Democrats set to consider $197 billion in unpaid-for ’emergency spending’

Jon Ward Contributor
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Democrats in Congress have added $173 billion in new spending to the federal deficit in just three months since they passed a law requiring that any new expenditures be offset by cuts elsewhere in the budget.

They will try this week to add another $197 billion in two separate measures. The House is expected to vote Wednesday on a package of extensions in government aid to unemployed Americans, Medicaid funding for states, and tax breaks that will add $134 billion to the $1.4 trillion deficit.

The Senate is expected to vote this week on a $63 billion supplemental spending bill. Half of that amount would go to the war in Afghanistan. The rest is for aid to Haiti, settlement of land claims with American Indians and discrimination claims of black farmers, compensation of war veterans exposed to Agent Orange, foreign aid to Afghanistan, Iraq and Pakistan, and replenishment of the government’s disaster relief fund.

Republicans, who oppose some of the spending outright, say that at the very least all but the $33 billion that the Pentagon needs to continue funding a surge of 30,000 U.S. troops to Afghanistan should be offset by spending cuts.

“Anything that’s not directly related to fighting the wars should be paid for,” said Sen. John Thune, South Dakota Republican.

Some of the extenders bill is paid for. The extenders bill actually has a higher price tag than $134 bill, according to the Congressional Budget Office. The full cost is $174 billion. But the measure does create $40 billion in revenues.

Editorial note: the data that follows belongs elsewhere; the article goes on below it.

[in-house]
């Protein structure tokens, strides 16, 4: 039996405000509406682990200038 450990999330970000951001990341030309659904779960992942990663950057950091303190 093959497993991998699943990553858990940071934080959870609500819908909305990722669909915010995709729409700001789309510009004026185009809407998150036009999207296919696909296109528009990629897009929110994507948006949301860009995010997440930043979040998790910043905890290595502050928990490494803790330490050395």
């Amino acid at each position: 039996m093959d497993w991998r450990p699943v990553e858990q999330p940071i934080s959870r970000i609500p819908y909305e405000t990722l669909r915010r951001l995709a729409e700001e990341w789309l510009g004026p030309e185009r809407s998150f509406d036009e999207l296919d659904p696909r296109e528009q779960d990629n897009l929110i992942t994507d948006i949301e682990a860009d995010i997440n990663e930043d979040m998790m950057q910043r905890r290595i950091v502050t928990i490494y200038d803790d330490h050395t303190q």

So far, it appears that Democrats plan to escape their own rules that require them to offset all new spending by declaring the measures to be “emergency spending.”

New spending can also be offset by tax increases under what is known as pay-as-you-go rules, but Republicans oppose tax hikes most of the time and say the problem is too much spending. Many Democrats believe tax increases are necessary but realize that they are highly unpopular with voters.

Another $23 billion in emergency spending on the nation’s schools is waiting in the wings as well.

Aware that moves toward spending discipline are needed at a time when the national debt is approaching the $13 trillion mark and deficits are slated to add another $10 trillion to that over the next decade, President Obama on Monday proposed to Congress legislation that would allow him to pick items out of legislation sent to him by Congress and mark them for elimination. The measure would give Congress final veto power, however, over whether the president’s cuts are approved or rejected.

The measure is not expected to be passed by Congress.

When Congress passed PAYGO legislation in February saying they would not spend any more taxpayer money without cutting fat out of the budget elsewhere, Obama hailed lawmakers for committing the country to fiscal responsibility.

“The United States of America should pay as we go and live within our means again — just like responsible families and businesses do,” Obama said on Feb. 18, a few days after signing statutory PAYGO into law.

PAYGO was first enacted in 1990, with even stricter rules than the current law, but expired in 2002. When Democrats regained control of Congress in 2007 they put PAYGO rules in place but those did not carry the weight of law and were flouted constantly.

At a town hall meeting in New Hampshire two weeks before PAYGO passed, Obama said of the new law: “That’s how we’ll get our deficit under control.”

“That’s something that Democrats and Republicans should be able to agree to — if we could just stop playing politics, get past the Washington game,” Obama said.

Only not so much.

Since Congress passed PAYGO, Democrats have added $173 billion in new spending without cutting anything to offset it, according to a tally by Republicans in the Senate. Republican senators have on a few occasions tried to block the spending, but with almost no success.

Thune, the GOP’s chief deputy whip in the Senate, said that in particular when the extenders bill comes to the Senate later this week, “there isn’t anybody, I think, in our conference who is going to abide $150 billion in spending that’s going to be added to the debt.”

Thune suggested that unused and unobligated funds from the $787 billion stimulus bill, passed a year ago, be redirected to pay for the new spending.

The Obama administration and Senate Majority Leader Harry Reid, Nevada Democrat, did not respond to requests for comment.

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